Study aims to reduce risk of asthma by treating infant atopic dermatitis

September 1, 2004

National report - A large, prospective, six-year clinical trial is well under way to investigate whether early, aggressive treatment of atopic dermatitis in infants can alter the future course of their skin disorder and the development of other manifestations of atopy, particularly asthma.

National report - A large, prospective, six-year clinical trial is well under way to investigate whether early, aggressive treatment of atopic dermatitis in infants can alter the future course of their skin disorder and the development of other manifestations of atopy, particularly asthma.

The study, launched last fall, is enrolling approximately 1,100 children ages 3 months to 18 months with a <3-month duration of atopic dermatitis and an immediate family member with atopic disease. The children are being randomized to initial double-blind treatment of active atopic dermatitis with pimecrolimus cream 1 percent (Elidel, Novartis) or vehicle. Management in both study arms allows for rescue as needed after three days with fluticasone propionate 0.05 percent (Cutivate, GlaxoSmithKline).

Treatment is continued until clearing is achieved, and restarted as needed. In addition, a bland emollient is being used routinely in all children.

"The incidence of eczema has quadrupled over the last 50 years, and that has paralleled the increasing incidence of asthma. It is exciting to think that through early effective management of atopic dermatitis, dermatologists may play a very important role not only in improving quality of life for atopic dermatitis patients and their families, but also in decreasing the risk of another life-altering and potentially life-threatening condition," says Amy S. Paller, M.D., a principal investigator and professor and chair, department of dermatology, Northwestern University Feinberg School of Medicine, Chicago.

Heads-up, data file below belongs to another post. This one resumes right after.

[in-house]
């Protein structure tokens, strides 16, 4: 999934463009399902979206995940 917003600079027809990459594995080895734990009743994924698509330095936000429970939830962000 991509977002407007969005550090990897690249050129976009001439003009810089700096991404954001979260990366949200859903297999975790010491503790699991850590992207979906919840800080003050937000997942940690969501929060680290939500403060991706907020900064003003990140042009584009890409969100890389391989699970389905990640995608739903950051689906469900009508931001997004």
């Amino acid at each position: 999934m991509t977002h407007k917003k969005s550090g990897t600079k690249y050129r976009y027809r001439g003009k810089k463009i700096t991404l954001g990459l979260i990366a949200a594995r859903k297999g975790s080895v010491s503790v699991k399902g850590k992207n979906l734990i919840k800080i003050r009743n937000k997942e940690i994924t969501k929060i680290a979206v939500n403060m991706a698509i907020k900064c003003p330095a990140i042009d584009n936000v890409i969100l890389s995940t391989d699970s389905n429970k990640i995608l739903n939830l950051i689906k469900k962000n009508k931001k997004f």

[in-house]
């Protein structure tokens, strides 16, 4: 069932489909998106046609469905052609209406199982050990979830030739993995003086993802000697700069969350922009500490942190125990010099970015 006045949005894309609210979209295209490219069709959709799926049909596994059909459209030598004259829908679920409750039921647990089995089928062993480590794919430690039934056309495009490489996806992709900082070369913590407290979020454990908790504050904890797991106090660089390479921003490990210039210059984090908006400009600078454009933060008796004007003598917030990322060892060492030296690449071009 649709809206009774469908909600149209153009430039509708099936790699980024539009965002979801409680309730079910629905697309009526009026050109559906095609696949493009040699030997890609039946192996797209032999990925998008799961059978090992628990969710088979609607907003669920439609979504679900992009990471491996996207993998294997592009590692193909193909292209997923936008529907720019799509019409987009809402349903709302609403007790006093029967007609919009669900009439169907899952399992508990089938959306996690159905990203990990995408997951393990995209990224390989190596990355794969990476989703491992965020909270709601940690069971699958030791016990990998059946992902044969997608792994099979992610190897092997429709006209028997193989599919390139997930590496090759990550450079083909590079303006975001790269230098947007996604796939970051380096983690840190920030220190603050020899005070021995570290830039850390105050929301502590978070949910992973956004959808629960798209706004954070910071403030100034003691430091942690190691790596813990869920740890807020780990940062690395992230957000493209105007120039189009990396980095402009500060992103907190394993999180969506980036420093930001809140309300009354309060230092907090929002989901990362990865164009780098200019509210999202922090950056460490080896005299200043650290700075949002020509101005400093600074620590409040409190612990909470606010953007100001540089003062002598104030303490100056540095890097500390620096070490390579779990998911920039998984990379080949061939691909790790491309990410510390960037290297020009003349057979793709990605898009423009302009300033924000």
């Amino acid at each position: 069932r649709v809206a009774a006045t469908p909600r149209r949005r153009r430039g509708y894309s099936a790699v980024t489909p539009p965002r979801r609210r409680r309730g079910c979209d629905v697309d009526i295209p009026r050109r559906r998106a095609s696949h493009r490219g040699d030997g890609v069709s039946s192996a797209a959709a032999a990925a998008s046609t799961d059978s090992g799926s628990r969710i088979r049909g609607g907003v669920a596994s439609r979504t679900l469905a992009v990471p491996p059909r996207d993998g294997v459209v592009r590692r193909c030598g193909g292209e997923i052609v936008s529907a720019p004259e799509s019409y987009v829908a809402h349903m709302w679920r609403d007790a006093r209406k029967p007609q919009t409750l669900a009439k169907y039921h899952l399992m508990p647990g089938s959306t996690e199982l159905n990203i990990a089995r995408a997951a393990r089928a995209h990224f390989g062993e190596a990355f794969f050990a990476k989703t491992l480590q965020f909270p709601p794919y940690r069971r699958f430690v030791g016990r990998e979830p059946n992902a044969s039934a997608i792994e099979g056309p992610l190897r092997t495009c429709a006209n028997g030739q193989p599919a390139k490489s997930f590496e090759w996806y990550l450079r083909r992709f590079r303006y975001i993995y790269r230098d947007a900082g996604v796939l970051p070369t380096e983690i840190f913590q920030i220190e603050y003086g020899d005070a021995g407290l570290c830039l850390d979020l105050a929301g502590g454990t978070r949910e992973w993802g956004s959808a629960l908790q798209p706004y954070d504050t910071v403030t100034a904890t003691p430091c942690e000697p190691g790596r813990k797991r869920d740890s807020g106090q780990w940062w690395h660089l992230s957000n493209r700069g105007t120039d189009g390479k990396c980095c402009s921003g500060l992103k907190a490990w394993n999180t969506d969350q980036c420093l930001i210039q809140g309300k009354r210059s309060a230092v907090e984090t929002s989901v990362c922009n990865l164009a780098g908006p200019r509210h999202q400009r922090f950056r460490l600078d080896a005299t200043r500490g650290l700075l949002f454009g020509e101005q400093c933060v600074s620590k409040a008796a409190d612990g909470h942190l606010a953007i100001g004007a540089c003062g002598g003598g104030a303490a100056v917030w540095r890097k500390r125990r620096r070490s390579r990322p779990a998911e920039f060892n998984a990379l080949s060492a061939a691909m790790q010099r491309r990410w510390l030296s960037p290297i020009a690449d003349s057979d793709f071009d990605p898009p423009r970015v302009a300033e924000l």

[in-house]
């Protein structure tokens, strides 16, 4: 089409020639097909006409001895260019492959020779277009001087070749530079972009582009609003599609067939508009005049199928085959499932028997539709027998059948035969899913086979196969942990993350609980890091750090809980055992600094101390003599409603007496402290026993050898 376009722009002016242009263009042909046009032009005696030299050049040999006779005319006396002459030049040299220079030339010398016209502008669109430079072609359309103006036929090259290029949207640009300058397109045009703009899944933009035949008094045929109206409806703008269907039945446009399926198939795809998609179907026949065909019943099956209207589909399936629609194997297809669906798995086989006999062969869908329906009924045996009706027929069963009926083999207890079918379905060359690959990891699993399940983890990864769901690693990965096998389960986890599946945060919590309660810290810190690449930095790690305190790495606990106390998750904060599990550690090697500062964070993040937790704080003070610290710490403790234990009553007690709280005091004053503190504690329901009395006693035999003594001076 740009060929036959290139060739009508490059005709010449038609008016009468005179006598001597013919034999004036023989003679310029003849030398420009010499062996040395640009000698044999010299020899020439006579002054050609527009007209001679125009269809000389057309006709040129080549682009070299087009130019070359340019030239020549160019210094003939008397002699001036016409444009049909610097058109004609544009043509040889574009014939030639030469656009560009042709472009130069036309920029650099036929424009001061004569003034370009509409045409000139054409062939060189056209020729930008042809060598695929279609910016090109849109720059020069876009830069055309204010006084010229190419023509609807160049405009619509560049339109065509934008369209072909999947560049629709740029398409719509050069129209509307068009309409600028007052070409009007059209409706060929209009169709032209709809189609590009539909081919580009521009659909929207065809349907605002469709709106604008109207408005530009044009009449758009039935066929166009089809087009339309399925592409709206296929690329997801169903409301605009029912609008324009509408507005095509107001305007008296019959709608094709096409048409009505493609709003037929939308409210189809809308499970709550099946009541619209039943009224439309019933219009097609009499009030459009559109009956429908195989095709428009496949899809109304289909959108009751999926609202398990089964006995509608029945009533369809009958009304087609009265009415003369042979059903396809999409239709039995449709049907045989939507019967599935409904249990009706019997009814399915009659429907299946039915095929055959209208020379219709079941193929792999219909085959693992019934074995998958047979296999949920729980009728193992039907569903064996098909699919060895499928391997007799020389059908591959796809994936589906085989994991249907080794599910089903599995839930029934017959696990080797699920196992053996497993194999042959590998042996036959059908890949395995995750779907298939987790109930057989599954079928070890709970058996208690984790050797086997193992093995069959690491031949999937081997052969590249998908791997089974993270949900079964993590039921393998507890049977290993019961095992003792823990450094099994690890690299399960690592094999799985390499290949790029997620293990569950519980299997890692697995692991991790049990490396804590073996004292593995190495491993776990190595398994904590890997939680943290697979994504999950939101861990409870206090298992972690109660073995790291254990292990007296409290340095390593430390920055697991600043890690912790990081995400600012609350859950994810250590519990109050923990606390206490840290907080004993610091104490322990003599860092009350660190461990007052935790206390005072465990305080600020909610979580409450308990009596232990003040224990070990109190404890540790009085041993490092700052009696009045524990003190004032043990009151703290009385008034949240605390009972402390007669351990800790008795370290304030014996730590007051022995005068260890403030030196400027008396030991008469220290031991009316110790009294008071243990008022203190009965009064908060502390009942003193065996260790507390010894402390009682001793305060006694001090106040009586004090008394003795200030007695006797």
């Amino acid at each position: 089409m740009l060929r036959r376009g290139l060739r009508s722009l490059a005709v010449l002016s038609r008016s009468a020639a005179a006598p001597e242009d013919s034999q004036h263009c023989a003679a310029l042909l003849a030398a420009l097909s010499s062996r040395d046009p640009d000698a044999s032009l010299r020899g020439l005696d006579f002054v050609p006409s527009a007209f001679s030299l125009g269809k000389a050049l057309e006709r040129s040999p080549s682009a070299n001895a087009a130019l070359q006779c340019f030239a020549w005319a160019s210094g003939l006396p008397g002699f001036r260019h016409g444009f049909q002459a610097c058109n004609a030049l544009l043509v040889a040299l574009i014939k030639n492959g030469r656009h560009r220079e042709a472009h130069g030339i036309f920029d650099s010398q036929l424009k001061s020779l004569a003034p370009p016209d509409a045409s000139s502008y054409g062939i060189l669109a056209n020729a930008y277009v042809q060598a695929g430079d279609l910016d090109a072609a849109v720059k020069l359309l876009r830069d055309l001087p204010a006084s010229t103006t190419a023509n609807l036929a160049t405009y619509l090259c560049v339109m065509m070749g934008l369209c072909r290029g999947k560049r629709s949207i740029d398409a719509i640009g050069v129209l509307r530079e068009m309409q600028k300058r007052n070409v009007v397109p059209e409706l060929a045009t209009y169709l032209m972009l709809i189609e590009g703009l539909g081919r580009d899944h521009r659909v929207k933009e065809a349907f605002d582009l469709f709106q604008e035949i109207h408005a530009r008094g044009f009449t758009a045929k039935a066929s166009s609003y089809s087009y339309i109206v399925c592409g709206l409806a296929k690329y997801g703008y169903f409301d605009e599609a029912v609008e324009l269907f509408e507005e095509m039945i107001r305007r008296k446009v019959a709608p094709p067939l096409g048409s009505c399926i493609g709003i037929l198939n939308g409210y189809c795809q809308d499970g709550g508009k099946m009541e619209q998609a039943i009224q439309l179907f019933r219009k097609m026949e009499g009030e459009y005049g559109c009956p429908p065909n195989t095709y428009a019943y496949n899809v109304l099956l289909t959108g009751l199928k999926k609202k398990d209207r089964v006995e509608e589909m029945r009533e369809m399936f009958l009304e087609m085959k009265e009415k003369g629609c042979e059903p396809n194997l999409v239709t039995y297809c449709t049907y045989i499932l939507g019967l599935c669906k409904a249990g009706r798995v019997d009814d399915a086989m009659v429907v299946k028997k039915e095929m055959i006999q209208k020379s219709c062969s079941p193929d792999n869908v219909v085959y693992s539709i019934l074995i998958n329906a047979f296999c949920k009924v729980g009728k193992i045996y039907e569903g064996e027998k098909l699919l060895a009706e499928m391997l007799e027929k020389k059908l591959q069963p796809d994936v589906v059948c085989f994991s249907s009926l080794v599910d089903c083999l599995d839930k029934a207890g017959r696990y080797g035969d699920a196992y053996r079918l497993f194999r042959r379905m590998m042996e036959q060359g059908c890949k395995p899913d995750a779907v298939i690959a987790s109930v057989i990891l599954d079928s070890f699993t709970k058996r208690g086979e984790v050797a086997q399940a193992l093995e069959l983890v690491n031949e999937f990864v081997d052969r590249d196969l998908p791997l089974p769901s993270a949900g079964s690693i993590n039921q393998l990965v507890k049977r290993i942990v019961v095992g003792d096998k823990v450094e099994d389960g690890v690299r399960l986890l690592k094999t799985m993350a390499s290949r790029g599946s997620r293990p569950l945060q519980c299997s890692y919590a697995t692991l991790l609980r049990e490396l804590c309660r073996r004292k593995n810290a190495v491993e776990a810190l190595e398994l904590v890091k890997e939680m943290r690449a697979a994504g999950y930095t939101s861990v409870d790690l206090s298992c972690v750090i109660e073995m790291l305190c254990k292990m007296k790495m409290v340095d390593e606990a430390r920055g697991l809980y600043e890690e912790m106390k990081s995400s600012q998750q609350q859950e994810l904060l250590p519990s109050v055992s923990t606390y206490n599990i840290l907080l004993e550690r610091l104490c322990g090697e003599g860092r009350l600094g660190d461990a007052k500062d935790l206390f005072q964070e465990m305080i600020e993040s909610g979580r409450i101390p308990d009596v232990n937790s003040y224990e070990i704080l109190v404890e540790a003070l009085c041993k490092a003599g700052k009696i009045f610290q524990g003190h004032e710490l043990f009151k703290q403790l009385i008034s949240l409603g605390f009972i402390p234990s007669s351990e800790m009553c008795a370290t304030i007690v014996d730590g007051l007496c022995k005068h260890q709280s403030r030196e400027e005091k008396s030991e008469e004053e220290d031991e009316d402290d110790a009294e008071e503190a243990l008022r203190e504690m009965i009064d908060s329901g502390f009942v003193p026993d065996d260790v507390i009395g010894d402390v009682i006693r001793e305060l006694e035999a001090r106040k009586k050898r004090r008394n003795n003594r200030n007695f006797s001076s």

Halting the march

The study is based on the theory that epicutaneous allergen sensitization through the disrupted atopic skin barrier amplifies a systemic allergic response that goes on to affect the upper and lower airways. According to that theory, allergens binding to Langerhans cells in the skin migrate to the lymph nodes, inducing excess IgE production and a pool of Th2 cells that enter the circulation to reach nasal and lung mucosa. In developing the protocol, the investigators are hypothesizing that early, aggressive treatment of atopic dermatitis with pimecrolimus will improve the skin barrier and thereby reduce epicutaneous allergen penetration and the cascade leading to development of asthma or allergic rhinitis.

"There are several lines of evidence supporting the concept that the risk of asthma may be controlled by early treatment of atopic dermatitis to reduce epicutaneous sensitization," says Jonathan M. Spergel, M.D., principal investigator and assistant professor, division of allergy and immunology, University of Pennsylvania School of Medicine, Philadelphia.

Mouse studies Some of the most compelling support comes from a mouse model allergy study performed by Dr. Spergel and colleagues showing an association between prior epicutaneous sensitization and subsequent systemic allergic responses and airway sensitization. In that investigation, animals sensitized to ovalbumin via its application under occlusion to tape-stripped skin developed histologic skin changes consistent with atopic dermatitis. In addition, compared with saline-treated controls, those animals manifested an increased systemic allergic response to inhaled ovalbumin as well as airway hyper-responsiveness to methacholine.

Other support for the concept that systemic allergen sensitization can be mediated through the skin derives from the observation that patients with atopic dermatitis have large numbers of circulating allergen sensitization cells, particularly CLA+ Th2 cells.

Furthermore, epidemiologic studies show that atopic dermatitis patients have not only an increased risk of developing asthma, they also have elevated serum IgE levels, and that earlier sensitization, higher IgE levels and greater atopic dermatitis severity correlate with an increased likelihood of developing asthma.

"Those relationships between atopic dermatitis and asthma risk suggest infants should be a target population for preventing asthma," Dr. Spergel says. "There have been some studies investigating a potential benefit of prophylactic antihistamine treatment in children with atopic dermatitis, but this study is unique in examining whether asthma risk can be modulated through better control of atopic dermatitis."